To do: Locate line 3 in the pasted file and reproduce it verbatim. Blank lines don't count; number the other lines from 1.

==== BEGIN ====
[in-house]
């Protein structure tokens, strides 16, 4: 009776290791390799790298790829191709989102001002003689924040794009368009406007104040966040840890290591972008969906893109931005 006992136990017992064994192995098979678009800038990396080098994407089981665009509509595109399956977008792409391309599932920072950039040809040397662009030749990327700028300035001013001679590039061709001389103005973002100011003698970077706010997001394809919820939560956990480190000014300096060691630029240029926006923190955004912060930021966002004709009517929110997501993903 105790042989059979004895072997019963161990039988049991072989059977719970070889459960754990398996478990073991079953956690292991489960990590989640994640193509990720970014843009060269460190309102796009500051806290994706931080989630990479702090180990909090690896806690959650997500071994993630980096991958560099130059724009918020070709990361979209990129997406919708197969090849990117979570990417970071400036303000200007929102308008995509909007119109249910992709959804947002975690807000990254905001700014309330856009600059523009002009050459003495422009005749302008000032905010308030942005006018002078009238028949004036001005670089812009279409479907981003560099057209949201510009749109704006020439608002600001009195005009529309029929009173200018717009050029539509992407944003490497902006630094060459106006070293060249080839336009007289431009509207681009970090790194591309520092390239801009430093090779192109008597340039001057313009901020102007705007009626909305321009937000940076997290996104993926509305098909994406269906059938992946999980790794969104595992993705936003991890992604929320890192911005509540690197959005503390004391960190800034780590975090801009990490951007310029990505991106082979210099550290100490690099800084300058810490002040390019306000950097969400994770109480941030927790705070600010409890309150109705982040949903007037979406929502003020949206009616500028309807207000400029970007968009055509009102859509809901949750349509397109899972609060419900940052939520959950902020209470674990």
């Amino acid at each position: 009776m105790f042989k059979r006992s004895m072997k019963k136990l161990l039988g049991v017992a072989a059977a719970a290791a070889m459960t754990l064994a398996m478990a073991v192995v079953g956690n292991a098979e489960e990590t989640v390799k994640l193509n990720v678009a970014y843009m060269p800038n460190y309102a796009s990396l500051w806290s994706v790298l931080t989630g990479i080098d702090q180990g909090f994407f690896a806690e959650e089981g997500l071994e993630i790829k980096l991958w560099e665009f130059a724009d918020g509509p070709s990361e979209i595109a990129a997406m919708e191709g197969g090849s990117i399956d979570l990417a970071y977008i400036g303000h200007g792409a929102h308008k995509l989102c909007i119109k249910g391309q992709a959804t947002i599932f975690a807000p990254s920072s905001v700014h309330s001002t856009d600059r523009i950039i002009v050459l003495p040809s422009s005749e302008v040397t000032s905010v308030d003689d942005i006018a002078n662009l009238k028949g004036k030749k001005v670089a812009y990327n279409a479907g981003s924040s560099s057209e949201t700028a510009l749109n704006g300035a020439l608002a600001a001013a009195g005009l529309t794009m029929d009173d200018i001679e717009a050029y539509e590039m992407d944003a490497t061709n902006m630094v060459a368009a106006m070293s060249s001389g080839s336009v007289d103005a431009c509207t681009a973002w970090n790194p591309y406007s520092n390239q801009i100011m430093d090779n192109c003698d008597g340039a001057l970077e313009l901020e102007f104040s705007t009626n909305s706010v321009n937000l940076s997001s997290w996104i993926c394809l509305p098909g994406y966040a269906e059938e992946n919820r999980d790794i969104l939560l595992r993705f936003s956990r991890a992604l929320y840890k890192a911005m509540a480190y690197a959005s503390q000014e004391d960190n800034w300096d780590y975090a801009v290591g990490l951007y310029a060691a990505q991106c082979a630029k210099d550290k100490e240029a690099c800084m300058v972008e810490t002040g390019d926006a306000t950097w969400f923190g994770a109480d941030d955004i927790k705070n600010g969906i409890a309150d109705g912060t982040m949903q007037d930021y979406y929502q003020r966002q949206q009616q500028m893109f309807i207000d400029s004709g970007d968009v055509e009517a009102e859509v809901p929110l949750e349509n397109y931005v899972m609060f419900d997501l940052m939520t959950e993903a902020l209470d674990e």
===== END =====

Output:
């Amino acid at each position: 009776m105790f042989k059979r006992s004895m072997k019963k136990l161990l039988g049991v017992a072989a059977a719970a290791a070889m459960t754990l064994a398996m478990a073991v192995v079953g956690n292991a098979e489960e990590t989640v390799k994640l193509n990720v678009a970014y843009m060269p800038n460190y309102a796009s990396l500051w806290s994706v790298l931080t989630g990479i080098d702090q180990g909090f994407f690896a806690e959650e089981g997500l071994e993630i790829k980096l991958w560099e665009f130059a724009d918020g509509p070709s990361e979209i595109a990129a997406m919708e191709g197969g090849s990117i399956d979570l990417a970071y977008i400036g303000h200007g792409a929102h308008k995509l989102c909007i119109k249910g391309q992709a959804t947002i599932f975690a807000p990254s920072s905001v700014h309330s001002t856009d600059r523009i950039i002009v050459l003495p040809s422009s005749e302008v040397t000032s905010v308030d003689d942005i006018a002078n662009l009238k028949g004036k030749k001005v670089a812009y990327n279409a479907g981003s924040s560099s057209e949201t700028a510009l749109n704006g300035a020439l608002a600001a001013a009195g005009l529309t794009m029929d009173d200018i001679e717009a050029y539509e590039m992407d944003a490497t061709n902006m630094v060459a368009a106006m070293s060249s001389g080839s336009v007289d103005a431009c509207t681009a973002w970090n790194p591309y406007s520092n390239q801009i100011m430093d090779n192109c003698d008597g340039a001057l970077e313009l901020e102007f104040s705007t009626n909305s706010v321009n937000l940076s997001s997290w996104i993926c394809l509305p098909g994406y966040a269906e059938e992946n919820r999980d790794i969104l939560l595992r993705f936003s956990r991890a992604l929320y840890k890192a911005m509540a480190y690197a959005s503390q000014e004391d960190n800034w300096d780590y975090a801009v290591g990490l951007y310029a060691a990505q991106c082979a630029k210099d550290k100490e240029a690099c800084m300058v972008e810490t002040g390019d926006a306000t950097w969400f923190g994770a109480d941030d955004i927790k705070n600010g969906i409890a309150d109705g912060t982040m949903q007037d930021y979406y929502q003020r966002q949206q009616q500028m893109f309807i207000d400029s004709g970007d968009v055509e009517a009102e859509v809901p929110l949750e349509n397109y931005v899972m609060f419900d997501l940052m939520t959950e993903a902020l209470d674990e």